Bearish candlesticks come in many different forms on candlestick charts. There are also bullish candlesticks. Bearish candles show that the price of a stock is going down. They are typically red or black on stock charts. Bullish candles show that the price of a stock is going up. They are typically green or white on stock charts. Watch our video on how to identify and trade bearish candlesticks.
What Is a Bearish Candlestick Pattern & How to Identify These Candlesticks?
Bearish candlesticks make up part of the foundation of all stock charts. A bearish candlestick forms when the bears try to push price down. The close price is lower than the opening price. They are typically either red or black on a chart. Bearish candlesticks are one of 2 different types of candlesticks that form on stock charts. The bullish candlestick and bearish candlestick.
Watch our video above to learn how to identify bearish candlesticks and the role that they play. Bearish and bullish candlesticks are created by price action and together they make up charts. In fact, Japanese rice trader Homma developed candlesticks after he saw a correlation between the price of rice and emotions. Emotions will always move markets. Hence the most powerful market moving emotions being fear and greed.
The Bearish Tug of War In Candlesticks
Bearish candlesticks tell you when selling power is coming in. The markets are a tug of war between the bulls and the bears when stock trading. As a result, one side is always going to win. Some days the bulls win. Some days the bears win. Each candlestick tells a unique story.
When the market or a stock is bearish, price is going down. Shorts and put options buyers/sellers are riding those prices down.
They come in many different forms, patterns and sizes. Their uniqueness and combinations give a hint as to what may happen in the future. As a result, that’s why it’s so important to decipher their meaning. Take our candlesticks patterns course.
What Is a Bearish Hammer Candlestick?
A bearish hammer candlestick looks like a regular hammer but instead of price going up, it goes down. It has a small candle body and long lower wick. Typically it’s either red or black on stock charts. This is known commonly as an inverted hammer candlestick.
Each candlestick is showing the price movement for the day. The opening price, closing price, the high of day and the low of day. The color of the candlestick tells you if the opening or closing price was higher.
Bearish candlesticks have a lower closing price. The real body is the filled part of the candlestick. The shorter the real body is, the more indecision the stock is in.
The lines coming out of the top and bottom of the candlesticks are wicks (top) or tails (bottom). They are also referred to as shadows. The top wick is the high of the day. The bottom shadow or tail is the low of the day.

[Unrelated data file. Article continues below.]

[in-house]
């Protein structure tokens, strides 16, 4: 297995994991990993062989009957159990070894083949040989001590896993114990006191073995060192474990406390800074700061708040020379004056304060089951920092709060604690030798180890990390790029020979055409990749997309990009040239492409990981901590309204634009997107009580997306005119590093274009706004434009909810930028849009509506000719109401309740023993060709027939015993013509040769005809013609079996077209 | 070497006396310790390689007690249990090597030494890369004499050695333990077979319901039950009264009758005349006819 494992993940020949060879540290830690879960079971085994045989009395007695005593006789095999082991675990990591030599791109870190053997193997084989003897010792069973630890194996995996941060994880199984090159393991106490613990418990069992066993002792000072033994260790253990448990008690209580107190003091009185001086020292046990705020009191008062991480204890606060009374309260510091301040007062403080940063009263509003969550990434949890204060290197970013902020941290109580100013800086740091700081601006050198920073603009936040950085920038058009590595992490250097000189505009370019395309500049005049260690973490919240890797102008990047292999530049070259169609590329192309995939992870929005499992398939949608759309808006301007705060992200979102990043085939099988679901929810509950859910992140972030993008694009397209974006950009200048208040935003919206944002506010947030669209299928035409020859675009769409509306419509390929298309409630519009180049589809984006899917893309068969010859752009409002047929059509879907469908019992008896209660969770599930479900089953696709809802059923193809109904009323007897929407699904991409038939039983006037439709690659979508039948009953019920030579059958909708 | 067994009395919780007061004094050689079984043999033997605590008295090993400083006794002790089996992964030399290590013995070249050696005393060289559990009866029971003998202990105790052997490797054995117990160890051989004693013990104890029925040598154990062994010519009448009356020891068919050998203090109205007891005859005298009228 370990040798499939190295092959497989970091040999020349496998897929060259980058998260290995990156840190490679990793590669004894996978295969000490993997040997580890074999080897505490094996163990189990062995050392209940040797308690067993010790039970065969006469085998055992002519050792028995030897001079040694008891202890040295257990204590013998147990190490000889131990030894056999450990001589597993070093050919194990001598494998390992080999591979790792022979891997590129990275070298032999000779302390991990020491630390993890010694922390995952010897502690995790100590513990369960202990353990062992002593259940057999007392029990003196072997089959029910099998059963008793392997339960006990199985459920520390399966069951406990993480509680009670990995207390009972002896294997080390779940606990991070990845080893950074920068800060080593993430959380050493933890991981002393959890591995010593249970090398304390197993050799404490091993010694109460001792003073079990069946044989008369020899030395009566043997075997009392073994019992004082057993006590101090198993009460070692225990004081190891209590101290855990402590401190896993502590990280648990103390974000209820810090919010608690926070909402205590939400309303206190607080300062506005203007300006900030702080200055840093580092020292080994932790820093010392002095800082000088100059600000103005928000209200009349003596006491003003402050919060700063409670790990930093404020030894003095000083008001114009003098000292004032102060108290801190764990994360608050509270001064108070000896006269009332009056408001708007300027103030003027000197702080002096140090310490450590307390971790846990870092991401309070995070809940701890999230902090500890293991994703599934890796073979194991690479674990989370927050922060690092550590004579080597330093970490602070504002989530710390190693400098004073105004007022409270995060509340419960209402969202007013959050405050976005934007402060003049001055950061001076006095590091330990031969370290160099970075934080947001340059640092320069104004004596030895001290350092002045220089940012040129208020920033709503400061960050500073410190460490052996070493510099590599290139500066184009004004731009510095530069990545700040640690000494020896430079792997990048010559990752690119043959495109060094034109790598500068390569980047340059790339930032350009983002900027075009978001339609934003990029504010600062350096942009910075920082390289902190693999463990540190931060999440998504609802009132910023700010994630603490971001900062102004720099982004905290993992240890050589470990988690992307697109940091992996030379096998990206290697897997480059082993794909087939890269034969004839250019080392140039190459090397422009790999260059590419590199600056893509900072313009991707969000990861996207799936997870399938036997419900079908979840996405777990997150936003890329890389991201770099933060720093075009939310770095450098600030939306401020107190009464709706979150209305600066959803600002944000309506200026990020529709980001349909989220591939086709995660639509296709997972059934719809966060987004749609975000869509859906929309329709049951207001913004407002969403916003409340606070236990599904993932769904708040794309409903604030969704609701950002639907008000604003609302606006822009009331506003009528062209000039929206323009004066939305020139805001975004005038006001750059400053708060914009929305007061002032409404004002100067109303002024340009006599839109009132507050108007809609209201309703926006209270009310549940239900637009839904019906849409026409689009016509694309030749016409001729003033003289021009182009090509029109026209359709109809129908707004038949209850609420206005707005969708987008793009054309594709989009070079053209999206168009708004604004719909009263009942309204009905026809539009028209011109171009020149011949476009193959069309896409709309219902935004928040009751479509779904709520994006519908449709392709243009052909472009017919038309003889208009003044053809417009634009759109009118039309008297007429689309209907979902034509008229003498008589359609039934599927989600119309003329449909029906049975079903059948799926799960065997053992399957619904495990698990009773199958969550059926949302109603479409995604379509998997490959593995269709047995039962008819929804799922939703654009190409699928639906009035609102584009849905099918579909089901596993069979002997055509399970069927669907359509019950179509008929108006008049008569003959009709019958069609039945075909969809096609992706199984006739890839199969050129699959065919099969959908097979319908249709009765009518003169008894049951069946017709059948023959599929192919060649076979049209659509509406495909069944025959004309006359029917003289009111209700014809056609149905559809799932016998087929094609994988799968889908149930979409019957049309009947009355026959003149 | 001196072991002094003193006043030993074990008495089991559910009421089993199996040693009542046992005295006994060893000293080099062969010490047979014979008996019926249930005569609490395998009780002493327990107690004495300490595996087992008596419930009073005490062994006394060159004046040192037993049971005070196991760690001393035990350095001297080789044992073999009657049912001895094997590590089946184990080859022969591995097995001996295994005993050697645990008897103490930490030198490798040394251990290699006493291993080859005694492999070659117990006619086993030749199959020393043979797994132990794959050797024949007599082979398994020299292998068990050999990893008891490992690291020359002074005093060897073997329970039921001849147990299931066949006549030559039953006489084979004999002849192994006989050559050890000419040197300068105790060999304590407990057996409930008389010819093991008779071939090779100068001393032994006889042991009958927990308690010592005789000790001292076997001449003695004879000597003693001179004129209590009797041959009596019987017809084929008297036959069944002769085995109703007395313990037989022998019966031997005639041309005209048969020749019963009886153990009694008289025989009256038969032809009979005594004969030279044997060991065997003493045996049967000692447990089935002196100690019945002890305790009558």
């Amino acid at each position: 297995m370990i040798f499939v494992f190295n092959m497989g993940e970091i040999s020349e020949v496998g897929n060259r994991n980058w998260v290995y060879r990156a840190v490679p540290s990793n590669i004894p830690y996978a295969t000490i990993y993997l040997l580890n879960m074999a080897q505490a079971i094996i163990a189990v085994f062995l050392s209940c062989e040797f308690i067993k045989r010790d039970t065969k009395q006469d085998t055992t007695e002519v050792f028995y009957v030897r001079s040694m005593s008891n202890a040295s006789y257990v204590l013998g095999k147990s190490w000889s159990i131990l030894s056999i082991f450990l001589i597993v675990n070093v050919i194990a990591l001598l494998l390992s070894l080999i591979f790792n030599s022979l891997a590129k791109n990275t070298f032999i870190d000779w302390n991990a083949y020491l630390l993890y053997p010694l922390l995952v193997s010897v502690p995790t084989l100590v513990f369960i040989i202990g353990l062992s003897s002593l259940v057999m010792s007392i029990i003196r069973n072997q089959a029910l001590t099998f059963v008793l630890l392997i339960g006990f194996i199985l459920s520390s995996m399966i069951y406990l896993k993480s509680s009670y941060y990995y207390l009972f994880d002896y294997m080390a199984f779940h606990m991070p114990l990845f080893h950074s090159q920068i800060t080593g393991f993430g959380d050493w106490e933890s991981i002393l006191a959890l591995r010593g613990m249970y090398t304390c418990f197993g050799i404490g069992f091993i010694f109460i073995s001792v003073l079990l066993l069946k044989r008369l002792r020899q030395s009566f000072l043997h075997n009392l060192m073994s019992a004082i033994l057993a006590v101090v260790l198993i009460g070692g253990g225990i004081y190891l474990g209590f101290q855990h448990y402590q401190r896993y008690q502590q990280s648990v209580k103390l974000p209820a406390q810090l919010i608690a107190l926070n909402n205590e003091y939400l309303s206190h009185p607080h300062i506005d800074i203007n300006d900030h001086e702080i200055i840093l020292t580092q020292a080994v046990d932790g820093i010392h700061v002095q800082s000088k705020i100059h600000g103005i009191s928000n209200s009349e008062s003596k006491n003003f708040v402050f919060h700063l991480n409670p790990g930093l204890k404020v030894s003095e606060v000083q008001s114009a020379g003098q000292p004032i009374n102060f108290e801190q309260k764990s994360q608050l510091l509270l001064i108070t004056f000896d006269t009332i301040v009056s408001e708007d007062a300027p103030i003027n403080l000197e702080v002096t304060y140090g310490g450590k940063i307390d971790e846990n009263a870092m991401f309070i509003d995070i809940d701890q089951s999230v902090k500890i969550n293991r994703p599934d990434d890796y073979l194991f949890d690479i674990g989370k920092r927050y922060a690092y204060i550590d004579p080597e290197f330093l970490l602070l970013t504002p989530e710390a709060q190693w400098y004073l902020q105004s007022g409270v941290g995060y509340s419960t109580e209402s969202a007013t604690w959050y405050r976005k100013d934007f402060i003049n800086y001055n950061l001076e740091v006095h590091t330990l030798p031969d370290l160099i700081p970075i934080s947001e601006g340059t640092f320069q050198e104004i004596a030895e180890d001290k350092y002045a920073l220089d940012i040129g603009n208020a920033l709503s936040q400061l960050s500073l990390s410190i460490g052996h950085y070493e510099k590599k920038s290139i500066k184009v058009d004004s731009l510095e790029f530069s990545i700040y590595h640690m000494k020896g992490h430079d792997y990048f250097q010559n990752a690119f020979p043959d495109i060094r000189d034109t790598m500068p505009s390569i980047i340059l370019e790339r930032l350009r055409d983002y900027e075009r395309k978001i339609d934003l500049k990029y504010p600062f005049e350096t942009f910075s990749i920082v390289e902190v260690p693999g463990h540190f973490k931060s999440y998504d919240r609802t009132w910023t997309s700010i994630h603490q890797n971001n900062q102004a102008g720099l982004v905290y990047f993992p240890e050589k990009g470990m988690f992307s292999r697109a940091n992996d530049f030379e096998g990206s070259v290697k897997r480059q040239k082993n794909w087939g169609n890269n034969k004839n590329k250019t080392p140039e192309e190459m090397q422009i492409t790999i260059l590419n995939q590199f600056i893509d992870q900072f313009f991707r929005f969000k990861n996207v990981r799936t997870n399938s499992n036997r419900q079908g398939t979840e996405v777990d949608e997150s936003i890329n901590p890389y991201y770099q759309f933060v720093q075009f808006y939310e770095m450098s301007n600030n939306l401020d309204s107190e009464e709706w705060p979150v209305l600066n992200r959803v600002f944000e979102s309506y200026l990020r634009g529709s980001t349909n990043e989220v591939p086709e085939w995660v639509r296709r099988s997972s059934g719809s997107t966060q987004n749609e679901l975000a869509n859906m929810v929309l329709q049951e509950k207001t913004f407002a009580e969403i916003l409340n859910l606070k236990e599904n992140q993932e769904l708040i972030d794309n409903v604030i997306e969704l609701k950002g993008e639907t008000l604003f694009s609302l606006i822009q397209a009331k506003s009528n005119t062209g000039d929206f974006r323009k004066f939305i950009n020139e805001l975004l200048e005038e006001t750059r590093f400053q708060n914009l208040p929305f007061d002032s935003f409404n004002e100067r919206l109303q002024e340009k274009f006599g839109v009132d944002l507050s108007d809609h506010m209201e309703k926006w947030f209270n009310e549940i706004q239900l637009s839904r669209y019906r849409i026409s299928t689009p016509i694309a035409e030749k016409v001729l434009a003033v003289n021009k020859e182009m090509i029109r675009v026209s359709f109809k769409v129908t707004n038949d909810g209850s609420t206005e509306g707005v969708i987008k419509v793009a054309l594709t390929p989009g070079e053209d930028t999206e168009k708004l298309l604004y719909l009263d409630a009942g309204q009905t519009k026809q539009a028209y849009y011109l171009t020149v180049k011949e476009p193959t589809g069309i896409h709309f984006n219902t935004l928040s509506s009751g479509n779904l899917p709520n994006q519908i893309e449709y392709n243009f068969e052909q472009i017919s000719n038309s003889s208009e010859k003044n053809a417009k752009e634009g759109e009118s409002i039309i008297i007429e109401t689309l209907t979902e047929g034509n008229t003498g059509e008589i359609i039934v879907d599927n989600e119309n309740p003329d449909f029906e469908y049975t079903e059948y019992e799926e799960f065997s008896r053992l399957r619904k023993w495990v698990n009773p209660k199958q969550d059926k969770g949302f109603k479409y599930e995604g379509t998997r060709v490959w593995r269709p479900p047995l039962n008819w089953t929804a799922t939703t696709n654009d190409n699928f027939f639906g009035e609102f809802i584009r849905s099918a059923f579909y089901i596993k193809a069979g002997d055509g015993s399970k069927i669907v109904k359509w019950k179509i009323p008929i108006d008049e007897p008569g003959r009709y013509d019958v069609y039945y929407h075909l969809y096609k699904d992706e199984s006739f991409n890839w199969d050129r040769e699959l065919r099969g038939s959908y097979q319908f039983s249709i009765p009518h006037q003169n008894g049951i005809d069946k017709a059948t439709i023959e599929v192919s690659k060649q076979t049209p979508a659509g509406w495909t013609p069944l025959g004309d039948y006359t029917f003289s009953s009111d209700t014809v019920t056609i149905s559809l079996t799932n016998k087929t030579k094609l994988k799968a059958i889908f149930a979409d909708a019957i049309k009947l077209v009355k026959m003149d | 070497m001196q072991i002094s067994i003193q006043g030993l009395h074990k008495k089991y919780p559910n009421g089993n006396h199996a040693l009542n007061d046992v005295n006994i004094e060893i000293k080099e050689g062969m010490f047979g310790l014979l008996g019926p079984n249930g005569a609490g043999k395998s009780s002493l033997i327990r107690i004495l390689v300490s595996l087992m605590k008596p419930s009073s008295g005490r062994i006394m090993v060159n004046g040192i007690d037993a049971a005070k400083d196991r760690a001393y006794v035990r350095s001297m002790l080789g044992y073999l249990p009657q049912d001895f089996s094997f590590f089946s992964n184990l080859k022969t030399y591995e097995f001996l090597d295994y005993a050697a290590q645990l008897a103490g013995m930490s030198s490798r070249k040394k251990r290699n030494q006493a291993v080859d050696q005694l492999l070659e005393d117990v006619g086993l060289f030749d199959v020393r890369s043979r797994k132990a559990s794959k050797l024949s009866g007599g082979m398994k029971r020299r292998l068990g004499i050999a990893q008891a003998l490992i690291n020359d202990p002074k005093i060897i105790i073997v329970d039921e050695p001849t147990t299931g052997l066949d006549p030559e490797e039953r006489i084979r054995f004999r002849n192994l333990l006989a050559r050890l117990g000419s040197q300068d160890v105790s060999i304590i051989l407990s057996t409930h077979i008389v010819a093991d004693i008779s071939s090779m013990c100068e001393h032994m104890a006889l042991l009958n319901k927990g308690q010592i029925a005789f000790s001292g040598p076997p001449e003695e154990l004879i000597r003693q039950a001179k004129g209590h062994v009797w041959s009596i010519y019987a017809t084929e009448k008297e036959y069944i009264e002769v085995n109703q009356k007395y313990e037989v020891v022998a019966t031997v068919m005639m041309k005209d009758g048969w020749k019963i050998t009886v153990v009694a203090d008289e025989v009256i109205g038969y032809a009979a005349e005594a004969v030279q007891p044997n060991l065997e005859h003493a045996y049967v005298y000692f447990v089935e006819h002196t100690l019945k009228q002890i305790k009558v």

They show you the selling pressure coming in. When a bearish candle forms the price of the stock goes down causing the closing price to be lower than the opening price. In fact, we teach how to trade them on our live daily streams. Check out our trading service to learn more.
Bearish candlesticks patterns form over a period of time. As a result, these patterns give you insight into the future movement of a stock or market. There is always going to be a continuation or reversal of a pattern or trend.
Paying attention to the patterns keep you informed of how to buy. Whether it’s going long with a stock or buying calls. As well as shorting or buying puts.
A head and shoulders pattern also known as an F you pattern is a bearish reversal pattern. You get a left shoulder, head and right shoulder along with a neckline. The neckline is support. As a a result, if the stock breaks that support, it’s moving into a downtrend. You always want to wait for a confirmation of a reversal before buying or shorting. You don’t want to get caught in a fake out. Patterns are always forming on stock charts. That’s why it’s important that you can find them. Download our candlesticks charts e-book.
How to Trade Bearish Candlesticks
- Knowing how to trade bearish candlesticks is quite simple:
- Traders take a short position when price breaks below the low of the bearish candlestick.
- They use a candlestick close above the high as a stop level.
Day Trading Bearish Setups
When you day trade, you’re buying and selling a stock multiple times a day. Day trading requires you to be fast and precise. If you’re not, you could lose on a trade.
The intraday charts along with technical indicators have the buy and sell signals and move much faster. So whether you’re trading penny stocks or the larger cap stocks, you need to be able to spot patterns quickly.
Swing trading strategies are different. When you’re swing trading you’re holding a stock at least overnight. Swing trades typically last 3-6 days up to 2 weeks. The daily chart is the best chart to use when looking to make a swing trade.
What Does a Bearish Reversal Candlestick Mean?
A bearish reversal means that a stock may be showing signs of going into an uptrend and reversing from a current downtrend. Signs of a bearish reversal may be a hammer or doji candlestick found at critical support levels. Many of the times it completes a morning star pattern to confirm start of uptrend.
Because you’re holding for a longer period of time you want to see the patterns forming on a larger scale. Bearish candlesticks will tell you whether to go long and buy call options as well as going short and buy put options.
The Bottom Line
Using bearish candlesticks along the technical analysis will tell you how to trade. Knowing how to read them gives you the advantage over other traders. Study them to become the best trader you can be. Take our free online trading courses for more help.